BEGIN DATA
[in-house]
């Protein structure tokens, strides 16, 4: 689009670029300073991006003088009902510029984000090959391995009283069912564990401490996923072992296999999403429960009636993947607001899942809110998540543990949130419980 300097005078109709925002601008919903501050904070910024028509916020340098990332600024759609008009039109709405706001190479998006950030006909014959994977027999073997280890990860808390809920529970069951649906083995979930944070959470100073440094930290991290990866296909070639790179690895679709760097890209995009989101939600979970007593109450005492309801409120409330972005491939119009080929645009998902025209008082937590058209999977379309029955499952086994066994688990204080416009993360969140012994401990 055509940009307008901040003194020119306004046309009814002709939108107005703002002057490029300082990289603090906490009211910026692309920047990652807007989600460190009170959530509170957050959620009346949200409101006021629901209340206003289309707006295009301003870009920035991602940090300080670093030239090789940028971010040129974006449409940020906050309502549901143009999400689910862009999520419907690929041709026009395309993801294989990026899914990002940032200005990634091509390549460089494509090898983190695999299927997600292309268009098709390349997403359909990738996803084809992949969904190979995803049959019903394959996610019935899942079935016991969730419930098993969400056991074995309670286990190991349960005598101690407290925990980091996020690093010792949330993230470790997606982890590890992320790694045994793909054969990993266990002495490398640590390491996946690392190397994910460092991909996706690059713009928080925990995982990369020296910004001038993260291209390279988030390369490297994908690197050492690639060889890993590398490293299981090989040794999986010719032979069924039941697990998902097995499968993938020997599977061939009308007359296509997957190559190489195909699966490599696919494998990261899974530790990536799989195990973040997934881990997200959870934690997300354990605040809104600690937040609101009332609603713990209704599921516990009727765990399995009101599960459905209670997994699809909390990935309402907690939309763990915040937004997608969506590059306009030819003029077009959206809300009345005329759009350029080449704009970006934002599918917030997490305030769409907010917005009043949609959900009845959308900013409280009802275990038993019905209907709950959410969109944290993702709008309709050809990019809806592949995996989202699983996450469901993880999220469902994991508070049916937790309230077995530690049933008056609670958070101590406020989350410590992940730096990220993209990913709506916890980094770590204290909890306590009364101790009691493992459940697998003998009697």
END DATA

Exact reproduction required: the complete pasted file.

[in-house]
């Protein structure tokens, strides 16, 4: 689009670029300073991006003088009902510029984000090959391995009283069912564990401490996923072992296999999403429960009636993947607001899942809110998540543990949130419980 300097005078109709925002601008919903501050904070910024028509916020340098990332600024759609008009039109709405706001190479998006950030006909014959994977027999073997280890990860808390809920529970069951649906083995979930944070959470100073440094930290991290990866296909070639790179690895679709760097890209995009989101939600979970007593109450005492309801409120409330972005491939119009080929645009998902025209008082937590058209999977379309029955499952086994066994688990204080416009993360969140012994401990 055509940009307008901040003194020119306004046309009814002709939108107005703002002057490029300082990289603090906490009211910026692309920047990652807007989600460190009170959530509170957050959620009346949200409101006021629901209340206003289309707006295009301003870009920035991602940090300080670093030239090789940028971010040129974006449409940020906050309502549901143009999400689910862009999520419907690929041709026009395309993801294989990026899914990002940032200005990634091509390549460089494509090898983190695999299927997600292309268009098709390349997403359909990738996803084809992949969904190979995803049959019903394959996610019935899942079935016991969730419930098993969400056991074995309670286990190991349960005598101690407290925990980091996020690093010792949330993230470790997606982890590890992320790694045994793909054969990993266990002495490398640590390491996946690392190397994910460092991909996706690059713009928080925990995982990369020296910004001038993260291209390279988030390369490297994908690197050492690639060889890993590398490293299981090989040794999986010719032979069924039941697990998902097995499968993938020997599977061939009308007359296509997957190559190489195909699966490599696919494998990261899974530790990536799989195990973040997934881990997200959870934690997300354990605040809104600690937040609101009332609603713990209704599921516990009727765990399995009101599960459905209670997994699809909390990935309402907690939309763990915040937004997608969506590059306009030819003029077009959206809300009345005329759009350029080449704009970006934002599918917030997490305030769409907010917005009043949609959900009845959308900013409280009802275990038993019905209907709950959410969109944290993702709008309709050809990019809806592949995996989202699983996450469901993880999220469902994991508070049916937790309230077995530690049933008056609670958070101590406020989350410590992940730096990220993209990913709506916890980094770590204290909890306590009364101790009691493992459940697998003998009697």